In an embodiment in which an iterative planning algorithm is used, the weights of all constraint points 306, when automatically generated, are initially set to approximately zero. Therefore, they do not participate in the first iteration of inverse planning. After the treatment planning software runs one or more iterations, the current dose isocontour 304 is generated based on the current dose volume. For each of the constraint points 306, if the constraint point is inside the current dose isocontour 304, the distance from that point to the current dose isocontour 304 is calculated. A weight, based on the magnitude of that distance, is assigned to that constraint point. If a constraint point is not inside the current dose isocontour 304, its weight remains zero or approximately zero. After each constraint point is evaluated, the constraint points 306 inside the dose isocontour 304 are activated (with a substantially non-zero weight value), and included as part of the next iteration in the treatment plan optimization process. This process may be repeated as necessary until an acceptable result is generated (e.g., forming optimized dose isocontour 305), or the planning process is terminated by the operator.

In inverse planning, the operator or physician interfaces with a treatment planning software program to develop the treatment plan for the patient. A medical image, such as a CT scan, is used to define a volume of interest that includes for example, a target region or a critical region. As such, two-dimensional images are used to develop a treatment plan, even though the pathological anatomy is actually a three-dimensional structure. FIG. 5 illustrates different CT scan views of an intracranial pathological anatomy 404. CT slice 401, which represents a side view of the intracranial region, shows how pathological anatomy 404 has a different shape and size relative to CT slice 402, which represents a top view of the intracranial region. During inverse planning, the operator or physician may use one or both of the orientations shown in FIG. 5 to define a VOI for treatment. In alternative embodiments, other orientations of the intracranial region may be used.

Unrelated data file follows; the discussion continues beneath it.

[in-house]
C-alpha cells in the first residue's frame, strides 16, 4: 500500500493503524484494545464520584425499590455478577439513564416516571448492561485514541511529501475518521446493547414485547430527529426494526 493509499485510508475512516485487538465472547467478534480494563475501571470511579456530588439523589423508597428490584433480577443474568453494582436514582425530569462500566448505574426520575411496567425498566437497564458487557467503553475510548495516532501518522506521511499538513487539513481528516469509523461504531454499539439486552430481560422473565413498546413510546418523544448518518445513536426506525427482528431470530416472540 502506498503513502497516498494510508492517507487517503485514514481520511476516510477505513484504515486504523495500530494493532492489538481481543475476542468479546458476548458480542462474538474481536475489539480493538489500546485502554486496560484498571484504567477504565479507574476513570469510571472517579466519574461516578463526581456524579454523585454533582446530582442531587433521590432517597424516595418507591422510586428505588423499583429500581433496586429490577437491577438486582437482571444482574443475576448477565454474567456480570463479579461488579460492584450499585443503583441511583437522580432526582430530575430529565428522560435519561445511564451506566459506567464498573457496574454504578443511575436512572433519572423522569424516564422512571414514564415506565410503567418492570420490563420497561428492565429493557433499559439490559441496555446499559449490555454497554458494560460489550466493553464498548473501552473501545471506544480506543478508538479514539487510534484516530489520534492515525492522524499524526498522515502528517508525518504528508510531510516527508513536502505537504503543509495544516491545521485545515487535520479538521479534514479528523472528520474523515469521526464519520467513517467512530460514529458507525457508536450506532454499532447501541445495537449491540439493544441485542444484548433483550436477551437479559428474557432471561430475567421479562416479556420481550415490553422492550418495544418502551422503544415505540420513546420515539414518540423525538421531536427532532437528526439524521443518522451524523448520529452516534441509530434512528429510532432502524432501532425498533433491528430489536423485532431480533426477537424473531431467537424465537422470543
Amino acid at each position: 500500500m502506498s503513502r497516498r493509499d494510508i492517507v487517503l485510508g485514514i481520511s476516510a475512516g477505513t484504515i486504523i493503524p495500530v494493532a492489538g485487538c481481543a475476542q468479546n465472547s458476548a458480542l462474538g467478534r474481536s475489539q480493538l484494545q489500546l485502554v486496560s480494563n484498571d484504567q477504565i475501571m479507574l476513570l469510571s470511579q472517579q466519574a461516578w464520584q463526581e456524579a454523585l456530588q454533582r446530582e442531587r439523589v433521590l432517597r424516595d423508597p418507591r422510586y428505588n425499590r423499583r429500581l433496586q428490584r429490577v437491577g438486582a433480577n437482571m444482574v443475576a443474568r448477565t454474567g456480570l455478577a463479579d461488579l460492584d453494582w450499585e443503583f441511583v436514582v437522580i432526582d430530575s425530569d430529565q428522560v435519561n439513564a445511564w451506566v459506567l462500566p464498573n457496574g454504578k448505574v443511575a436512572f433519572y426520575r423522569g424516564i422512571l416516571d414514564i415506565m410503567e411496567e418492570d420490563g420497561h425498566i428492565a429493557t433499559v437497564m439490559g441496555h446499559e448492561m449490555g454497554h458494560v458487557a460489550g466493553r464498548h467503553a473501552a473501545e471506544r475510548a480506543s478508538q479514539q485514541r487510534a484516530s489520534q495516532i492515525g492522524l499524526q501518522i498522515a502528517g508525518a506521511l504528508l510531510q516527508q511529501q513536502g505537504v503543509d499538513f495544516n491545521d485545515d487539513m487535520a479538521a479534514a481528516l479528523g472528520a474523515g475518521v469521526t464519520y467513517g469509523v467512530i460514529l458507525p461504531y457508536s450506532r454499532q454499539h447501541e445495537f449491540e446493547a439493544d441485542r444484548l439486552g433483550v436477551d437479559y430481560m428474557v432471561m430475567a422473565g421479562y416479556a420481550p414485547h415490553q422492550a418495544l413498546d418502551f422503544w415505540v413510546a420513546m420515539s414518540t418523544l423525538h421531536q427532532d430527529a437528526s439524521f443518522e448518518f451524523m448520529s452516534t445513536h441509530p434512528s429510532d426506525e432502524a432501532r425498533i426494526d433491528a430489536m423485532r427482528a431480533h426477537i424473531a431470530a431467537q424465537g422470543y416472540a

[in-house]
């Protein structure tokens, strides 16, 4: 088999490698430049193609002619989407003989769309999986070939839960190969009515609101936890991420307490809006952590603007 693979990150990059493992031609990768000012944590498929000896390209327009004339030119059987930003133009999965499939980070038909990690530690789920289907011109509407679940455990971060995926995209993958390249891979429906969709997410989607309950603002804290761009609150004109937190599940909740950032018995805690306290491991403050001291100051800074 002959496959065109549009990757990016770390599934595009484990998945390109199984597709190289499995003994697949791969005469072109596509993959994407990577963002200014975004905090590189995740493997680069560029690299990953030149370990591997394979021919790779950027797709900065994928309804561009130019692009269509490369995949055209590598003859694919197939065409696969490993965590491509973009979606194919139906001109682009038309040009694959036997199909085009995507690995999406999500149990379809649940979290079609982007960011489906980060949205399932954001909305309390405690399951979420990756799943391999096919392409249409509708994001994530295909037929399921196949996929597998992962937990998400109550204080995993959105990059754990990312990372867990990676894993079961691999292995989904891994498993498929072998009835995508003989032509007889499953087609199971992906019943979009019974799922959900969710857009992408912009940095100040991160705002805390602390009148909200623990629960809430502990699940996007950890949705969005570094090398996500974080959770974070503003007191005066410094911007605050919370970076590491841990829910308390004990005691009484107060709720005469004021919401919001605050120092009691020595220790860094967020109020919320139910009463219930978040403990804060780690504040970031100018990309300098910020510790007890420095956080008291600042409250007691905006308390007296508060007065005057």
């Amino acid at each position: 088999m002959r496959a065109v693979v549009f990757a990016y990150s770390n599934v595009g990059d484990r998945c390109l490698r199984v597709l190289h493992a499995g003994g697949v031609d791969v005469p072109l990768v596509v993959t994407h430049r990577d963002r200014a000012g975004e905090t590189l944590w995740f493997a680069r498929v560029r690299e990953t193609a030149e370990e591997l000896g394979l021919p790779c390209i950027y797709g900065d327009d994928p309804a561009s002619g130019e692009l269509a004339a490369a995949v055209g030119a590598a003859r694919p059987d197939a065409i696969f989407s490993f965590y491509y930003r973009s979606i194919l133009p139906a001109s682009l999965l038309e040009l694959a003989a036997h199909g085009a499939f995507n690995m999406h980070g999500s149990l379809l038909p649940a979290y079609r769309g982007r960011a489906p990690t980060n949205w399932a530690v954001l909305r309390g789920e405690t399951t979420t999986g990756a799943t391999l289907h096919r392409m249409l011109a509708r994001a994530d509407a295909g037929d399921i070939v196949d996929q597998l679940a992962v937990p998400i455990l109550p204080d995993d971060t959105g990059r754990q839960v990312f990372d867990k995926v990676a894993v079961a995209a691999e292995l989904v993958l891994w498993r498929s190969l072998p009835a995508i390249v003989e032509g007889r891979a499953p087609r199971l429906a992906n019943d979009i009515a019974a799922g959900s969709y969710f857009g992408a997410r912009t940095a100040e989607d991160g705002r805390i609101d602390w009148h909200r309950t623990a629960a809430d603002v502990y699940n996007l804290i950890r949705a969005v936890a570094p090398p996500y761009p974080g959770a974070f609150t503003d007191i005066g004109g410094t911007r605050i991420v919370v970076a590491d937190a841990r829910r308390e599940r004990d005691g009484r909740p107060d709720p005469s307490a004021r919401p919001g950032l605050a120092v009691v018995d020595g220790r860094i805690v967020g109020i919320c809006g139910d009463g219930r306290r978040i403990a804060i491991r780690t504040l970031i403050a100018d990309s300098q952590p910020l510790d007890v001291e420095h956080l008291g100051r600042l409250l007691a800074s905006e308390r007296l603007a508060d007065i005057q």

A method to optimize a current dose isocontour during treatment planning for pathological anatomy 404 is described with respect to FIGS. 6A-6D. FIG. 6A illustrates a CT slice that contains the VOI target region 501 (i.e., pathological anatomy 404) and the target region contour 502 that has been delineated during the initial stages of treatment planning. Target region contour 502 (represented by the segment line around target region 501) may be manually formed by a user or automatically generated by the treatment planning software. FIG. 6B illustrates an automatic generation of two sets of constraint points based on the anatomical shape of target region 501. In one embodiment, a rolling ellipsoid algorithm is used to create an exterior surface and an inner surface with respect to target region 501. For example, a dilation algorithm may be used to create the exterior surface and an erosion algorithm may be used to create the interior surface, based on the volume of target region 501. A first envelope of constraint points is positioned along the exterior surface, represented by exterior constraint points 503. A second envelope of constraint points is positioned along the interior surface, represented by interior constraint points 504. In one embodiment, each constraint point of exterior constraint points 503 may be spaced substantially equal to each other along the exterior surface. Similarly, each constraint point of the interior constraint points 504 may be spaced substantially equal to each other along the interior surface. In an alternative embodiment, the constraint points may be spaced unevenly along either the interior or exterior surfaces. Because the envelope of constraint points are based on the anatomical shape of the pathological anatomy, the exterior constraint points 503 appear as a larger version of target region 501 and interior constraint points 504 appear as a smaller version of target region 501 when viewed on CT slice 500.